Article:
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A colposcopy is a test performed by a gynecologist to examine the cervix and vagina of a woman who has had a Pap smear with abnormal results. Whenever a medical procedure is performed, there is a chance of some side effects. Common colposcopy side effects include discharge and light vaginal bleeding. Rare but potentially dangerous colposcopy side effects include fever and infection. Both cervical cancer and genital warts can be diagnosed using the results of a colposcopy.
One of the most normal colposcopy side effects is minor vaginal bleeding. This bleeding should be lighter than a typical menstrual period. If a biopsy is performed during the colposcopy, this bleeding will come from the site of the biopsy. Women should wear a panty liner for a few days to avoid staining, and the bleeding should stop on its own within a few days.
Another standard colposcopy side effect is vaginal discharge. Normal vaginal discharge is usually white or clear, but vaginal discharge may be brown after a colposcopy. The brown color does not indicate an infection but is, rather, a result of a woman's normal vaginal discharge and blood mixing with a paste that is sometimes used during the procedure. As long as the discharge has no abnormal odor and clears up within a week, it should be no cause for concern.
A woman who has a fever in the days after her colposcopy may be suffering from an infection. Extremely painful pelvic and abdominal cramps also can be a sign of an infection. A patient experiencing these symptoms should contact her doctor immediately. Foul-smelling discharge also may be an indicator that an infection is present.
The chance of colposcopy side effects and post-procedure infections can be lessened by a woman's behavior after the test. Tampons should not be worn for at least a week. If a woman gets her period during this time, it is best to wear a sanitary pad instead. Women also should not have sex for at least a week after the procedure. It also is recommended that exercise be avoided for a day or two while the cervix heals.
Women also should practice caution before a colposcopy. Using a tampon or having sex the day before the test can cause inconclusive test results. Women should abstain from these activities to avoid needing to have the colposcopy performed a second time. Over-the-counter pain medications can be taken before the procedure to help reduce the chances of pain or inflammation afterward.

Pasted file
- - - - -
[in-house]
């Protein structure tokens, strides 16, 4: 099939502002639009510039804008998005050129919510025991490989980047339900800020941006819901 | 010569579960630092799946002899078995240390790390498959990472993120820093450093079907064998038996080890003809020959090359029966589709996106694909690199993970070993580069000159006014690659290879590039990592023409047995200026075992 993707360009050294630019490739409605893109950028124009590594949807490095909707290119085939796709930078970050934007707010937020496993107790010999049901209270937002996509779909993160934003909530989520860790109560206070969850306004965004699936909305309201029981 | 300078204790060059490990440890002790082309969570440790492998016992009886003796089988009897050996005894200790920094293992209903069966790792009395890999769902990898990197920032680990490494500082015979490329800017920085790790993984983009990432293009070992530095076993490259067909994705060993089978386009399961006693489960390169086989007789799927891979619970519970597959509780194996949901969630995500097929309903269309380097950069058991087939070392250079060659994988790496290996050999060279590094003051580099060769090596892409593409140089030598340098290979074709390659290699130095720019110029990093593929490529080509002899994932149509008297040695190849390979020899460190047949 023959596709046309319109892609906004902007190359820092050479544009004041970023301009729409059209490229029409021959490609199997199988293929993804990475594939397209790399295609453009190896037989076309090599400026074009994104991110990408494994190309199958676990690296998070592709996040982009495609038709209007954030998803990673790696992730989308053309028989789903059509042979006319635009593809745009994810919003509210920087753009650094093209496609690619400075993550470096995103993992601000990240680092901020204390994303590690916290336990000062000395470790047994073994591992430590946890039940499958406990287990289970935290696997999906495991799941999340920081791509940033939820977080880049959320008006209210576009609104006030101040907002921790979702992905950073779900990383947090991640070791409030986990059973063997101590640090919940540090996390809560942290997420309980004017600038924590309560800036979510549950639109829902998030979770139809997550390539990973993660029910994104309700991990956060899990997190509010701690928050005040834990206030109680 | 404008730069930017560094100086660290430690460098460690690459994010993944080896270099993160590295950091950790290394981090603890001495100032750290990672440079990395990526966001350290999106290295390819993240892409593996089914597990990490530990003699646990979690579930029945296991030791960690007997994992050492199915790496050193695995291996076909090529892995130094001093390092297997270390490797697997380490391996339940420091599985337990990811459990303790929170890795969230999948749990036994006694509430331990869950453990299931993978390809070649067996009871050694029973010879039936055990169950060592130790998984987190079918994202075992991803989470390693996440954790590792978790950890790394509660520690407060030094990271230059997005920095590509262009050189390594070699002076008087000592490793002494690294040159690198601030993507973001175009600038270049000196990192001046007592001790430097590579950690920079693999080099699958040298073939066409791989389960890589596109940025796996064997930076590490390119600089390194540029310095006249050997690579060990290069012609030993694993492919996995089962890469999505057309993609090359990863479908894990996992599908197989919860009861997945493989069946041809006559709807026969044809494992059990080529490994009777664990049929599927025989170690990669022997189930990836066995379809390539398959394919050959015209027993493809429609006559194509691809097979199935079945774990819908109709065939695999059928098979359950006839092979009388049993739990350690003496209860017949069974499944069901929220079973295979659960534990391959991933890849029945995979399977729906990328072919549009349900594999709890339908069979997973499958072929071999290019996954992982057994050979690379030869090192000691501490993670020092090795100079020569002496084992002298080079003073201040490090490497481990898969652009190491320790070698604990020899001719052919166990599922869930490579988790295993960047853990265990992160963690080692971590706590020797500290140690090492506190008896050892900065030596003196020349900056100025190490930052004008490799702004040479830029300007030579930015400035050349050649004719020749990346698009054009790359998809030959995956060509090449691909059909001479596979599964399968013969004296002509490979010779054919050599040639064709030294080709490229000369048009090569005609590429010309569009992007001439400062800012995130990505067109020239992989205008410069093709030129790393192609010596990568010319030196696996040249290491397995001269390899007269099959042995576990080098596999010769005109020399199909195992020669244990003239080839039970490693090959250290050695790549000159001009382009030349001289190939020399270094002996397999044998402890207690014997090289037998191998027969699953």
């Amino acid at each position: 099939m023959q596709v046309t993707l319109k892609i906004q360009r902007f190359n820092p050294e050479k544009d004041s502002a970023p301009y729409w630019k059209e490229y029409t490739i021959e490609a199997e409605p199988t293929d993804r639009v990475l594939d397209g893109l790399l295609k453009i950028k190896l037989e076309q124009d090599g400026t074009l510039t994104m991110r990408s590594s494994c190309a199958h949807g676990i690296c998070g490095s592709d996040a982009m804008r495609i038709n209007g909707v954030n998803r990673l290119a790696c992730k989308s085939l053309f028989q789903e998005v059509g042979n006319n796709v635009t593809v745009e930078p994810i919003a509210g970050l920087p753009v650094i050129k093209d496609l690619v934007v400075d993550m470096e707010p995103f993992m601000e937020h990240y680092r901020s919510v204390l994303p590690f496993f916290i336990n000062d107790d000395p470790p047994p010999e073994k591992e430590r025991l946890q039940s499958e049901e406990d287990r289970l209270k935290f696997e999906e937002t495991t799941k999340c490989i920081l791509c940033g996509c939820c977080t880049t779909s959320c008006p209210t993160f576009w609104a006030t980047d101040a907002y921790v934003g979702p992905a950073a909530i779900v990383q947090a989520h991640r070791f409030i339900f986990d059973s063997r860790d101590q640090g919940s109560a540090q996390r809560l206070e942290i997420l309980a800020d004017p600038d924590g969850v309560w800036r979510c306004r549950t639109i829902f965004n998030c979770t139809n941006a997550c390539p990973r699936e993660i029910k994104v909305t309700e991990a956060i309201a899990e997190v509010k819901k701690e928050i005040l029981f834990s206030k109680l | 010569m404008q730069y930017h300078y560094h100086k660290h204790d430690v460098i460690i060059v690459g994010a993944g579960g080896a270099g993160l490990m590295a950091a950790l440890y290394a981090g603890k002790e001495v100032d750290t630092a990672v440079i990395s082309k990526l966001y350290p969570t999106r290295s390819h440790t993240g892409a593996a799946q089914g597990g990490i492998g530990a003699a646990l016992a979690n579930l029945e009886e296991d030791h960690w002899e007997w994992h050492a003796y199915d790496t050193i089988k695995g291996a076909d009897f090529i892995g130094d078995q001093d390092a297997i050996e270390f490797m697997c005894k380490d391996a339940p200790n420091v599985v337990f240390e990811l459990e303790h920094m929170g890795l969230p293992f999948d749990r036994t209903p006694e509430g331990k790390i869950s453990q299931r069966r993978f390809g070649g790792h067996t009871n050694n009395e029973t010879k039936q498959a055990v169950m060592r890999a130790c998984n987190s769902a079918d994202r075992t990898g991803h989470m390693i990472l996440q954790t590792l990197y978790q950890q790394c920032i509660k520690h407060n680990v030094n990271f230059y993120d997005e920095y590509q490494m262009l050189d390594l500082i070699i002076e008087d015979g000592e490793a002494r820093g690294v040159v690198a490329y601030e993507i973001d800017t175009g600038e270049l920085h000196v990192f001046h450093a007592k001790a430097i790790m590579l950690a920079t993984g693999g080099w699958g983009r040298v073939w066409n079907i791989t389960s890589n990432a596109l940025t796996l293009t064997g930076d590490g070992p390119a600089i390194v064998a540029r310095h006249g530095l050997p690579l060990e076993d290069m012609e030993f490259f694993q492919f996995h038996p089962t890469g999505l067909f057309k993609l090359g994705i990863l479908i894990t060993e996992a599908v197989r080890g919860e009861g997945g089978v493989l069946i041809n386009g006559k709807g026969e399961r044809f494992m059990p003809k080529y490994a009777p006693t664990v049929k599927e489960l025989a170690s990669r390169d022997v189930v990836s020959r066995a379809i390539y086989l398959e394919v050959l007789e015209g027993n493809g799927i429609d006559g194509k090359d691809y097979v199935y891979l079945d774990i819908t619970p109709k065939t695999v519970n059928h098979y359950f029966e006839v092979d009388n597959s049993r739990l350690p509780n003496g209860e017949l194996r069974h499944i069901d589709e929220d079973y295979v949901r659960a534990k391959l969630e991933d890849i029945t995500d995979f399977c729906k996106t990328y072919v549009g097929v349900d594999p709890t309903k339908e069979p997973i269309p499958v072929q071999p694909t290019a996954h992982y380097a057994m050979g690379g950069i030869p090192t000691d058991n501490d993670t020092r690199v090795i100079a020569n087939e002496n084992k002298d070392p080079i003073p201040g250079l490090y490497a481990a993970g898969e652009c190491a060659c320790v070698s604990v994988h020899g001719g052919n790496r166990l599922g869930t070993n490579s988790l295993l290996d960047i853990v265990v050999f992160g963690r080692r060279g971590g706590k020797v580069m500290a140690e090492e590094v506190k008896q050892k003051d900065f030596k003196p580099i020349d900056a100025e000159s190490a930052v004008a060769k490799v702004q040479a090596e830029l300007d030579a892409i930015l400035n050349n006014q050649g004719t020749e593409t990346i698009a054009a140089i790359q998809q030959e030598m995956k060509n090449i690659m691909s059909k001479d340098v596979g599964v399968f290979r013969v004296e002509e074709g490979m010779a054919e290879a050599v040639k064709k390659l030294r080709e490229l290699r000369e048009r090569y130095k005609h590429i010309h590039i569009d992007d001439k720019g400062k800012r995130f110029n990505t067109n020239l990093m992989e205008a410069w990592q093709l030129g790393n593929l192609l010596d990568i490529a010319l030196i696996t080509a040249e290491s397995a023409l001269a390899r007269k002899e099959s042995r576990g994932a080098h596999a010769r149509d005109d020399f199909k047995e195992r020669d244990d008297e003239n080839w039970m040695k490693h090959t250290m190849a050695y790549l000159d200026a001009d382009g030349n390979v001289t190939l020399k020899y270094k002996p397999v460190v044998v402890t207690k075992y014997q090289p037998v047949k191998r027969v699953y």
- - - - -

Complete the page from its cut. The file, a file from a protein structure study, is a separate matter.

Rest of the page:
@HelenRd: I just had one done today, and it's really not that bad at all. I also had one about six years ago and mine was mild. But the last time they did have to do a procedure to remove precancerous cells. I was scared to death, but it also wasn't that bad.
I don't know this time what the biopsy will say, and I'm hoping I don't have to have another procedure. But please go. If yours is high grade, you really need to go.
I am still debating whether or not to undergo the colposcopy due to high grade abnormal cells. It scares me half to death knowing I won't be one of those women who just gets the minor smear.
What I will never understand about medicine is why, if woman has cancer, she has to undergo so much. Why can't they save the tissue from the first procedure for a biopsy if needed later so that she doesn't have to undergo a whole lot of terrifying and painful hell a second time before she even undergoes an operation?
I'm especially fearful because I believe I have Lyme disease (Elisa test picked the Borrelia things up but Western blot didn't), and I fear
that tearing my skin apart may cause the parasite or whatever it's called, to head directly there and make things worse, especially since I read that one of the most common co-infections of Lyme disease was Ehrlichiosis, which seems to be directly affiliated with many cancers.
So sorry if I sound so negative but I'm terrified and stressed out and am thinking of cancelling this after already postponing it twice.